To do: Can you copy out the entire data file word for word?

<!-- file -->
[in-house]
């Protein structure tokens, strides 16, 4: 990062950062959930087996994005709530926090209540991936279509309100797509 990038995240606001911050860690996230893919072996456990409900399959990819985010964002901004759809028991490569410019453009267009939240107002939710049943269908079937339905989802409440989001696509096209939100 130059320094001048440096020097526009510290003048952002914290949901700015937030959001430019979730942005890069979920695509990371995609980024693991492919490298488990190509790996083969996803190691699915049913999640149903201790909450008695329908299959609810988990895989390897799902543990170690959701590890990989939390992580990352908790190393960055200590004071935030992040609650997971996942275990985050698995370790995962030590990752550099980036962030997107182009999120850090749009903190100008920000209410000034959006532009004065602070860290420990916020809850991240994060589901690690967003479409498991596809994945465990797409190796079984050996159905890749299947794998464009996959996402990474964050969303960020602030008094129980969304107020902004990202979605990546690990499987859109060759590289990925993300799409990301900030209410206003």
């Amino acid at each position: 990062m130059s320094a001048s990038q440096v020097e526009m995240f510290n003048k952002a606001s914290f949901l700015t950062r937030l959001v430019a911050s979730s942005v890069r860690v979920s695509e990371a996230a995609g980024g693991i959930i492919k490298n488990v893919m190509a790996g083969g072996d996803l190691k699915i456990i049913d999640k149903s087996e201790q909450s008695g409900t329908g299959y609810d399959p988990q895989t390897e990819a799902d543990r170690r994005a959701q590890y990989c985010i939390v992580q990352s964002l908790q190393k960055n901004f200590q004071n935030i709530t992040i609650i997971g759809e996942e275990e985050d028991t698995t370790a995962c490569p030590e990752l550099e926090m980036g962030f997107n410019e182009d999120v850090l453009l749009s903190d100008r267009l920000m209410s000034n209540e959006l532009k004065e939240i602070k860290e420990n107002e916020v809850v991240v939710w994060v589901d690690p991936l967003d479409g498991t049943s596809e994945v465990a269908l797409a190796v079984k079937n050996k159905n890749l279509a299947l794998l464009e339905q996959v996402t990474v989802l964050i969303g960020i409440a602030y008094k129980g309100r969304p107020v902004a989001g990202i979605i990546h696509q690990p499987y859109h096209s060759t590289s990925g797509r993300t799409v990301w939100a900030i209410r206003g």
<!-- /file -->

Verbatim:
[in-house]
């Protein structure tokens, strides 16, 4: 990062950062959930087996994005709530926090209540991936279509309100797509 990038995240606001911050860690996230893919072996456990409900399959990819985010964002901004759809028991490569410019453009267009939240107002939710049943269908079937339905989802409440989001696509096209939100 130059320094001048440096020097526009510290003048952002914290949901700015937030959001430019979730942005890069979920695509990371995609980024693991492919490298488990190509790996083969996803190691699915049913999640149903201790909450008695329908299959609810988990895989390897799902543990170690959701590890990989939390992580990352908790190393960055200590004071935030992040609650997971996942275990985050698995370790995962030590990752550099980036962030997107182009999120850090749009903190100008920000209410000034959006532009004065602070860290420990916020809850991240994060589901690690967003479409498991596809994945465990797409190796079984050996159905890749299947794998464009996959996402990474964050969303960020602030008094129980969304107020902004990202979605990546690990499987859109060759590289990925993300799409990301900030209410206003």
């Amino acid at each position: 990062m130059s320094a001048s990038q440096v020097e526009m995240f510290n003048k952002a606001s914290f949901l700015t950062r937030l959001v430019a911050s979730s942005v890069r860690v979920s695509e990371a996230a995609g980024g693991i959930i492919k490298n488990v893919m190509a790996g083969g072996d996803l190691k699915i456990i049913d999640k149903s087996e201790q909450s008695g409900t329908g299959y609810d399959p988990q895989t390897e990819a799902d543990r170690r994005a959701q590890y990989c985010i939390v992580q990352s964002l908790q190393k960055n901004f200590q004071n935030i709530t992040i609650i997971g759809e996942e275990e985050d028991t698995t370790a995962c490569p030590e990752l550099e926090m980036g962030f997107n410019e182009d999120v850090l453009l749009s903190d100008r267009l920000m209410s000034n209540e959006l532009k004065e939240i602070k860290e420990n107002e916020v809850v991240v939710w994060v589901d690690p991936l967003d479409g498991t049943s596809e994945v465990a269908l797409a190796v079984k079937n050996k159905n890749l279509a299947l794998l464009e339905q996959v996402t990474v989802l964050i969303g960020i409440a602030y008094k129980g309100r969304p107020v902004a989001g990202i979605i990546h696509q690990p499987y859109h096209s060759t590289s990925g797509r993300t799409v990301w939100a900030i209410r206003g």